So while women weren’t allowed to compete in archery in 1900, they were invited to compete at the 1904 Olympics in St. Louis, Missouri. So while we weren’t the original good guys when it came to women having their rightful spot at the games, we were among the first, and that’s something.

The First Female Olympic Medalist Was an Archer

When you usually think of Olympians, you think of young, fit athletes at the prime of their lives. Powerful 20-somethings who pretty much have super-human abilities.  That’s not the case for Olympian Eliza Pollock, however.

Born in 1840 in Hamilton, Ohio, Lida Peyton “Eliza” Pollock represented the United States in the 1904 Olympics, and took home a gold medal in the Women’s Team round, and two bronzes in the Women’s Doubles round. She was 63 years old when she earned those medals, and that makes her the oldest female medalist in the history of the Olympics. Here she is, looking pretty regal:

Here’s the twist: even though she gets a lot of notoriety for being the oldest female to medal, Pollock wasn’t the best archer of her generation—not by a longshot. That honor would go to Lida Scott Howell, who won 17 National Championships in the 24 years between 1883 and 1907, and won the gold medal in 1904 for the individual women’s archery event. That is pretty darn dominant.

Speaking of Pretty Dominant…

If we’re speaking of women who dominate the field, we have to mention Khatuna Lorig. She is, in a word, a powerhouse.

Lorig was born in Georgia, a nation next to the Turkey on the Black Sea. She started her archery training in the sixth grade, in a tradition so strict that she had to practice eight months of holding a bow before she was allowed to draw with an arrow. That’s… pretty intimidating. That’s something you’d see in a movie, where the director is trying to show you a dedicated archery coach, who’s also an absolute psychopath.

All that strict training paid off, though, because by the time she was 18, Lorig was competing at the 1992 Barcelona Olympics (while four months pregnant, and hiding it!), where she won bronze in the women’s team competition. She then competed in the 1996 and 2000 Olympics, became a U.S. citizen, and then competed for U.S. at the 2008 Olympics. Even though the 2008 Games were her last Olympic games, she’s remained competitive at a global level, and won gold on the mixed team at the 2010 World Cup Final and then individual gold at the 2015 Pan American Games. That is what an archery career can look like, and it’s an incredible run over many decades.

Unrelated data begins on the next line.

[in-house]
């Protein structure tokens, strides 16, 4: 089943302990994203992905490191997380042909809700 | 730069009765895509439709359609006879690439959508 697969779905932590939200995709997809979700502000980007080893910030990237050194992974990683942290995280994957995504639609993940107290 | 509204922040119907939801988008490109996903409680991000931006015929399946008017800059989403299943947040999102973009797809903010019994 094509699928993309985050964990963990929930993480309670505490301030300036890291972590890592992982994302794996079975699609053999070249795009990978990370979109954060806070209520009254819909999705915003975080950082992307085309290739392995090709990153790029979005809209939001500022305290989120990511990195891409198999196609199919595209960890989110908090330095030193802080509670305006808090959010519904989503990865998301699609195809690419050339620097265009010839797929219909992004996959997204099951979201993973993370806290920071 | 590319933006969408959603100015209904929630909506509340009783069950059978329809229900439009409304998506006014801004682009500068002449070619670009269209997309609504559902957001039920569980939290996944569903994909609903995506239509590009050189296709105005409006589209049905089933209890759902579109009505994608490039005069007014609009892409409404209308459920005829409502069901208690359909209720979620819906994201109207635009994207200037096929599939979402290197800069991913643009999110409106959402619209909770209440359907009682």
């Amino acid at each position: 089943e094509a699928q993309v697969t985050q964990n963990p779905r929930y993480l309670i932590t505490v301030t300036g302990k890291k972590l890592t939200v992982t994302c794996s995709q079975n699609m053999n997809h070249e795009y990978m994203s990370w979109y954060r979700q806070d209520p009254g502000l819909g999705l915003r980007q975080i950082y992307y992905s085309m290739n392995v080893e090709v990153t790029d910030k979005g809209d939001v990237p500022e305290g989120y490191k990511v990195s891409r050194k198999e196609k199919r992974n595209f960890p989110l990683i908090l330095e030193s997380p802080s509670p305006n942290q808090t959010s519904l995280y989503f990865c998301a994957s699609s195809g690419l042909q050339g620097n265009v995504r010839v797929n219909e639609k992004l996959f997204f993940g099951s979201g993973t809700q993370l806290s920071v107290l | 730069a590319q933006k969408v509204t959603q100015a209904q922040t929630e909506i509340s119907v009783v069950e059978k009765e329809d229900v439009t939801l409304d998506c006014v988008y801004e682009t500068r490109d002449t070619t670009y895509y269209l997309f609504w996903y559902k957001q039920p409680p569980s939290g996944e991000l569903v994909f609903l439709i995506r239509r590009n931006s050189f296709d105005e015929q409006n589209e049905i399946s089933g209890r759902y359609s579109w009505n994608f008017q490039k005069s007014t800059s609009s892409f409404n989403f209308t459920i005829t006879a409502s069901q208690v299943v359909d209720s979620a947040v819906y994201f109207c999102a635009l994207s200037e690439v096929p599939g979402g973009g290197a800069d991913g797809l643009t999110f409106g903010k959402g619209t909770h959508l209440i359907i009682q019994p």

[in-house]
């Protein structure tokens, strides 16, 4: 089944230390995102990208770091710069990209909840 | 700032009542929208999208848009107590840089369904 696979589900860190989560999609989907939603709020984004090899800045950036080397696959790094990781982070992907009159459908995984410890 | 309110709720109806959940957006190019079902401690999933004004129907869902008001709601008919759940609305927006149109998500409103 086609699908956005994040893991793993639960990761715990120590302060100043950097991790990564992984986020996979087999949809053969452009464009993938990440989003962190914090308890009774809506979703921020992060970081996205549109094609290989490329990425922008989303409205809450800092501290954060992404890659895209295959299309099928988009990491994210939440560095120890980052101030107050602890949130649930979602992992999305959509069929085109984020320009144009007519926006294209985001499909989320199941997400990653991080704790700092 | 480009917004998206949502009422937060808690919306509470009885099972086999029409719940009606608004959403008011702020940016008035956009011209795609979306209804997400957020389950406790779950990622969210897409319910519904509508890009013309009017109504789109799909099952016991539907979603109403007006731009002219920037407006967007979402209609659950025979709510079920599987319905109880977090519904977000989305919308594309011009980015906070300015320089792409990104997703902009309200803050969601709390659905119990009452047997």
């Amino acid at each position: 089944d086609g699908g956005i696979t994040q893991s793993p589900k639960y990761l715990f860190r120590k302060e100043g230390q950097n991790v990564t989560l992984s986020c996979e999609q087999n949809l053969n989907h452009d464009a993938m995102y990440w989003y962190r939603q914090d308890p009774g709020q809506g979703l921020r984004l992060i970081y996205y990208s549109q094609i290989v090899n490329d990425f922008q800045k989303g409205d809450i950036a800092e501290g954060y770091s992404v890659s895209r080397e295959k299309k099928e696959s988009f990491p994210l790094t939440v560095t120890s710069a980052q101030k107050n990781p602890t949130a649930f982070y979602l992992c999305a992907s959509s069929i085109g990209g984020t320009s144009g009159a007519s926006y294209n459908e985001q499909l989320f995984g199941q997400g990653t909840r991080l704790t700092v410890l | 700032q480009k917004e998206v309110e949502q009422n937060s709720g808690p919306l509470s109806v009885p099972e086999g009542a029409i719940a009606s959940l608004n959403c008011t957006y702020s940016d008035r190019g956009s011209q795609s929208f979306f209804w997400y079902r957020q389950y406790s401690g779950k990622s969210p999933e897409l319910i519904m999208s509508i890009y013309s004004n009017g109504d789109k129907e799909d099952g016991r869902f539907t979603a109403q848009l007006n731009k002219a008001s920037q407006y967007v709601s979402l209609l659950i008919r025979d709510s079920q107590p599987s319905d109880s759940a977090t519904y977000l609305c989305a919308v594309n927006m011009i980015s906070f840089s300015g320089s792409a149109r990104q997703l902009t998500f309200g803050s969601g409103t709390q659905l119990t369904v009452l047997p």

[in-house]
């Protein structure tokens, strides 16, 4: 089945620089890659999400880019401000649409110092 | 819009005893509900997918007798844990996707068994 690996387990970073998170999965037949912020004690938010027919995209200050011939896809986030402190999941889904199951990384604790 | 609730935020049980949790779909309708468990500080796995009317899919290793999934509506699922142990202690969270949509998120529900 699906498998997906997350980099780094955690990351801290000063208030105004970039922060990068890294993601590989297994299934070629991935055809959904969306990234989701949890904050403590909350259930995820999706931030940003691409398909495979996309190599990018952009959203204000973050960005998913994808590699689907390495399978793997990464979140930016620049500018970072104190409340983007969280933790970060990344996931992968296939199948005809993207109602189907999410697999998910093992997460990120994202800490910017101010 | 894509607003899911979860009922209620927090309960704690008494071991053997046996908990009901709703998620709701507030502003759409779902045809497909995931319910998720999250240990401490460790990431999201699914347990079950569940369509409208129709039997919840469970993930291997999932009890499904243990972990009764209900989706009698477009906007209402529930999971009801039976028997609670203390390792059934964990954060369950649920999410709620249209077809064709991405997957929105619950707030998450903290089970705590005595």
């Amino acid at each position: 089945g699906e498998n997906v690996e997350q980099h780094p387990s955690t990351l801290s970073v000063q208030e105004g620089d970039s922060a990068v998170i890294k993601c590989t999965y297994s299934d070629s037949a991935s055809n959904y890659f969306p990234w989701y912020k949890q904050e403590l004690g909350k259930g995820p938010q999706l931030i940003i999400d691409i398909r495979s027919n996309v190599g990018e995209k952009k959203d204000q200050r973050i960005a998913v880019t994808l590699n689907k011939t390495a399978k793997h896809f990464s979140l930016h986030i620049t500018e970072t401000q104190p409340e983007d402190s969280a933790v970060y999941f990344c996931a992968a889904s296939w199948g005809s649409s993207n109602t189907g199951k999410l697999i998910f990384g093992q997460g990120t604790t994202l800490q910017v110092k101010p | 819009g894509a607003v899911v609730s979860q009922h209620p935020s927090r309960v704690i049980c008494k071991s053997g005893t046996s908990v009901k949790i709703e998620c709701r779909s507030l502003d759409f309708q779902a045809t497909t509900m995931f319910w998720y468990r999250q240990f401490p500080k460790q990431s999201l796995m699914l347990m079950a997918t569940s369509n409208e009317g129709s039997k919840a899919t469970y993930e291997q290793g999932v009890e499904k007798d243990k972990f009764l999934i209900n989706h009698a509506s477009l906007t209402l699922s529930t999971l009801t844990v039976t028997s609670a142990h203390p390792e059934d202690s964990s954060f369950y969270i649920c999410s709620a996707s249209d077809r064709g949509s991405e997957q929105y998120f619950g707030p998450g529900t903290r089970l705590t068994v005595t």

That kind of skill usually extends past sporting events, though, and Lorig has actually been asked to train actors and actresses who need to use archery in their cinematic roles. She was Jennifer Lawrence’s archery coach on The Hunger Games films, and it’s actually an interesting detail that the producers of that movie chose Lorig to train Lawrence—just like Katniss Everdeen in The Hunger Games, Lorig grew up in a severe environment, and her bow was her way out. Wait—is Lorig the inspiration for Hunger Games? Discuss.

“He’s So Cold, and Doesn’t Pay Attention to Me”

So this next archery fact doesn’t strictly pertain to the Olympics, but it’s too interesting / fascinating / weird to leave out.

Erika Eiffel—born Erika LaBrie—is a very talented archer: she first picked up a recurve in 1999, and then picked up a compound in 2000, and only four years later, she had won gold at the Texas Shootout, the Gold Cup, and the Arizona Cup (which comprise the three National Cup tournaments). That’s a pretty quick ascent up the archery ladder, and that itself is pretty noteworthy.

What’s truly interesting about Erika, though, is that she fell in love with the Eiffel Tower, and married it in a commitment ceremony in 2008.

Didn’t see that coming, did you?

Erika met the Eiffel Tower in 2004, and said she felt an immediate attraction.

Our question is… why did they wait until 2008? Was he dragging his feet? Was he previously married to the Tower of Pisa, and having a hard time retracting himself from that relationship? Or was because of the age difference? The Eiffel Tower is currently 180-something years old, and you know, old guys get set in their ways.

Anyway, if you’d like to know more, a documentary team put together a film titled Married to the Eiffel Tower. We haven’t seen the film, so we can’t recommend it, but we can let you know that it’s a thing.

A Couple of Facts and Figures

That wraps up our “weird facts about Olympic archery” post, but we’ll leave you with two facts that are kind of mind-boggling: during the events of an Olympic games, the average archer will have pulled four tons of weight, and shot arrows that travel faster than 150 miles per hour (or 240 kilometers per hour, for our friends overseas). Amazing!

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Fiona Rijahd

Ultra competitive is one way to describe Fiona. She's been involved in archery since she was a child and enjoys casually practicing as well as entering in tournament play. Fiona will be providing content on how to get involved in the competitive side of the hobby and can provide tons of info on honing your skills.